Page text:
N Momaya, P Doctor, R Doctor
blepharitis, phthiriasis palpebrarum
N Momaya, P Doctor, R Doctor. Phthiriasis Palpebrarum: An Unusual Presentation Of Blepharitis. The Internet Journal of Tropical Medicine. 2004 Volume 2 Number 1.
Described is a case report of a 30 year old man presenting with symptoms suggestive of Blepharitis. On examination he was diagnosed to be a case of Phthiriasis Palpebrarum, which is an unusual presentation of Blepharitis.
A 30 year old man presented for consultation to an urban Eye Center in Mumbai, India with complaints of itching in the right upper lid (RUL) since one month. Previous ocular history: None. Past medical history: None
Visual acuity OD: 20/20 OS: 20/20
Pupils: Normal OU
Motility: Full OU
Tonometry: Normal OU
Slit lamp examination of the anterior segment: Normal OU
Fundus examination: Normal OU
Eyelid exam: The RUL revealed multiple cigar shaped foreign bodies locates at the base to the eyelashes along with bleeding and crusting of the eyelid margin.
The signs of typical blepharoconjunctivitis, blood stained thickened discharge on the eyelid margins, and the presence of nits on the eyelashes and adult parasites in their roots are distinctive features of this entity. (see Figure) It may be confused with other forms of blepharitis, unless one looks for the above signs. Diagnosis was confirmed by microscopic examination of the louse. Morphologically,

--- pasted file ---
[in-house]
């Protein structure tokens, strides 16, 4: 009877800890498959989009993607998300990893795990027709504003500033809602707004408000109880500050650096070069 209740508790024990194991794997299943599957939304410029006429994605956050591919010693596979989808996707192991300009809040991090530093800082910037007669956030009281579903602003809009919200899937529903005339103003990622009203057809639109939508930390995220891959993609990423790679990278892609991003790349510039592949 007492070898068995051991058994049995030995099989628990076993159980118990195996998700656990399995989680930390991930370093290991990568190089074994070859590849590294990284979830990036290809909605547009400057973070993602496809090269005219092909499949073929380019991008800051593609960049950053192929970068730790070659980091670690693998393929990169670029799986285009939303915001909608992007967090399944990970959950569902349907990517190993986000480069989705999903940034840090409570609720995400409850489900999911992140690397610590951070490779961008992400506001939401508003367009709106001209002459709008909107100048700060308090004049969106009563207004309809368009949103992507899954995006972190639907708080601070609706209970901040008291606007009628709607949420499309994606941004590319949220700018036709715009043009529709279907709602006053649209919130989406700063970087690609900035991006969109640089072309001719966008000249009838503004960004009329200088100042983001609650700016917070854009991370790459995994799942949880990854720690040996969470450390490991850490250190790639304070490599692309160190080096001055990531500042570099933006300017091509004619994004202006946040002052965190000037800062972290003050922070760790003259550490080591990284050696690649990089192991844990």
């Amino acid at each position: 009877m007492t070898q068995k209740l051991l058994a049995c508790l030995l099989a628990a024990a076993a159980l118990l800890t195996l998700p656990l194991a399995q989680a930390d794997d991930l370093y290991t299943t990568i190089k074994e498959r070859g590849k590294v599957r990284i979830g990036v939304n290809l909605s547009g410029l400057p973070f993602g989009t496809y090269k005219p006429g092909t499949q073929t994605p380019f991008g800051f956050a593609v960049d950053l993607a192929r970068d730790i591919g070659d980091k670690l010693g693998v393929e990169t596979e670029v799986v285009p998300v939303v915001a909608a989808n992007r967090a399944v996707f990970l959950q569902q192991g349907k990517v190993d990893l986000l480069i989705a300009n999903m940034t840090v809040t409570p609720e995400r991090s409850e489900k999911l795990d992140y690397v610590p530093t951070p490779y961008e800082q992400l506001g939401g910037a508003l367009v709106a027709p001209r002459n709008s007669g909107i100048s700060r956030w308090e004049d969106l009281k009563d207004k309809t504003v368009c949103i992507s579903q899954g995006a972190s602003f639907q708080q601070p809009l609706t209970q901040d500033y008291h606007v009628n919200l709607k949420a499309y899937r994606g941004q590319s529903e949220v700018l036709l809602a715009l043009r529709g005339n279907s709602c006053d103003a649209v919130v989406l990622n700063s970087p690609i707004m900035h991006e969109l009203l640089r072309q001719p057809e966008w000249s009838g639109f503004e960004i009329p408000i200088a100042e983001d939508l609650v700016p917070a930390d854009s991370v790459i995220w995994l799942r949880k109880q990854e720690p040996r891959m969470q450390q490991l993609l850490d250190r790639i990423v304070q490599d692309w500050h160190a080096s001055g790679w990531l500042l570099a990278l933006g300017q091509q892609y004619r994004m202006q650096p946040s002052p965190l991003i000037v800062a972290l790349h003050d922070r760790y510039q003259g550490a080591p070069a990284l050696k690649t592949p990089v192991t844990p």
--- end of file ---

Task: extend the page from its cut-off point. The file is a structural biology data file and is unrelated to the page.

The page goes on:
Adult lice infest hairs of the scalp, axilla, chest, pubic, rarely, eye brows and eye lashes. Infestation of lice on eye brows or eye lashes is most commonly caused by
The pubic louse can be identified as a 2 mm long, grayish-white in sect (smaller than a body louse) with a distinctively crab like appearance. They lay seven to ten eggs (nits) per day. The incubation period is usually between 5 days and several weeks. The tiny, translucent oval eggs at the bases of the hair shafts and often confused with the crusty flakes of seborrheic blepharitis. Blepharitis with marked conjunctival in flammation, preauricular lymphadenopathy and secondary infection at the site of lice bite may also occur. Marginal keratitis is rare.
Infestation of the eyelids is treated with twice daily applications of petrolatum for seven to 10 days. Alternative treatments include anticholinesterase eye ointments, yellow oxide of mercury, or 20 % fluorescein. The simplest technique for the treatment of eyelid lice is direct removal of the lice and nits with fine forceps. Cryotherapy may provide a fast cure. Application of 1% gamma-benzene hexachloride cream, permethrin ointment and oral Ivermectin are other options. As one third of patients with pubic lice infestation may have other sexually transmitted diseases, they should be examined for these infections. Clothing and bed linen must be washed and heat dried after each treatment.